This is Part two of three. Find Part one Here.
I’ll call this second flaw “Observational limitation”. It is a kind of "truthiness" problem, but instead of being due to intentional simplification, or known deficiencies in the model, it is due to factors that we simply aren’t even aware of. I will try to illustrate this concept by borrowing from the book “Flatland”.
Take a look at the object below. What is it?
A line, you say?
It certainly looks like a line in this picture, but you are looking at it from the side. From the top it looks completely different.
You are thinking it is a circle now?
Now what if I told you that what you are looking at is in fact a 2 dimensional slice of a three dimensional Object? Now what is your guess? It could be a sphere. It might also be a cylinder, or a cone.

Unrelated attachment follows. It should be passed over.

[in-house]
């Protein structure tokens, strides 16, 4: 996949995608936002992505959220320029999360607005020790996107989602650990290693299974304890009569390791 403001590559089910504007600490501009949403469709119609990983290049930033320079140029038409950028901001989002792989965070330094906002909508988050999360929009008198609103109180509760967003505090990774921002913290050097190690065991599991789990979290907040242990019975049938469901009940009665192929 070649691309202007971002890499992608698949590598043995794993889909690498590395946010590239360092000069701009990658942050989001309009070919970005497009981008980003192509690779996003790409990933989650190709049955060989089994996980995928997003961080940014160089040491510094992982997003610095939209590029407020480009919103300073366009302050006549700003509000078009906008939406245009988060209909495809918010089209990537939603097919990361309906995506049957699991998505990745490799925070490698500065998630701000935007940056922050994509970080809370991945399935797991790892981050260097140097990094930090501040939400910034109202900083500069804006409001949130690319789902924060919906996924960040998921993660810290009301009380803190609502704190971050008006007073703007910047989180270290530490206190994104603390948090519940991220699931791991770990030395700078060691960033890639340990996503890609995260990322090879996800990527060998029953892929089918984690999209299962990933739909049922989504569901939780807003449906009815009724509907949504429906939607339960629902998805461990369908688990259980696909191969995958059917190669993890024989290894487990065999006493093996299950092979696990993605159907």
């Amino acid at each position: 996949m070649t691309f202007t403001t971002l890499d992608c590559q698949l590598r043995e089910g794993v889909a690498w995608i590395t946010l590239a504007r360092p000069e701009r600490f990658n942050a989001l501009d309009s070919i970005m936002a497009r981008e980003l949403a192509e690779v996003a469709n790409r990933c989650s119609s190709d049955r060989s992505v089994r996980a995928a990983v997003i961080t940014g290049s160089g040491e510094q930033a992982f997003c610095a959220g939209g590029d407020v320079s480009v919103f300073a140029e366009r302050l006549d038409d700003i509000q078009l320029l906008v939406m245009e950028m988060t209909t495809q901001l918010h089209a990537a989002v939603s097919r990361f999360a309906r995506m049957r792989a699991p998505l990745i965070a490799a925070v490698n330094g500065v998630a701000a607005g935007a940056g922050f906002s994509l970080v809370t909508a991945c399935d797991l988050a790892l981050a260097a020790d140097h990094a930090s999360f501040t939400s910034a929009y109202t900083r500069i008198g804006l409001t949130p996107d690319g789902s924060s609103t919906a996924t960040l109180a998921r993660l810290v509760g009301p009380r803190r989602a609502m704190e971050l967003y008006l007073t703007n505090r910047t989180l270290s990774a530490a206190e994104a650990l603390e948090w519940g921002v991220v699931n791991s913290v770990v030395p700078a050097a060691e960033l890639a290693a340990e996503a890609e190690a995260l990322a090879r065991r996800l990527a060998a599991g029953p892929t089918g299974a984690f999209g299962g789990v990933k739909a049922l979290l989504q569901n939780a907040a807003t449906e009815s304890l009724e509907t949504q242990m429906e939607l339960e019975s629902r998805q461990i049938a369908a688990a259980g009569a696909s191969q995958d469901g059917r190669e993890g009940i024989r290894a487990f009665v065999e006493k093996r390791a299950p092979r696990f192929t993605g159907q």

You can’t really know without more information. But if you could only see two dimensionally, would you even be able to perceive the existence of a third dimension?
That is one concept presented in the book Flatland, when a Sphere attempts to convince a square of the existence of a third dimension. The square sees the Sphere as a circle. And refuses to accept the possibility of a third dimension. Ultimately, The square comes to realize the existence of the their dimension, and then begins to wonder about the possibility of more dimensions. The sphere, who helped the square to this new state of enlightenment, finds this preposterous, silly. He knows there are only three dimensions (just as the square was once convinced there were only two).
So, how much information are we missing? What don’t we know? What are we not seeing when we are watching light not come from a black hole?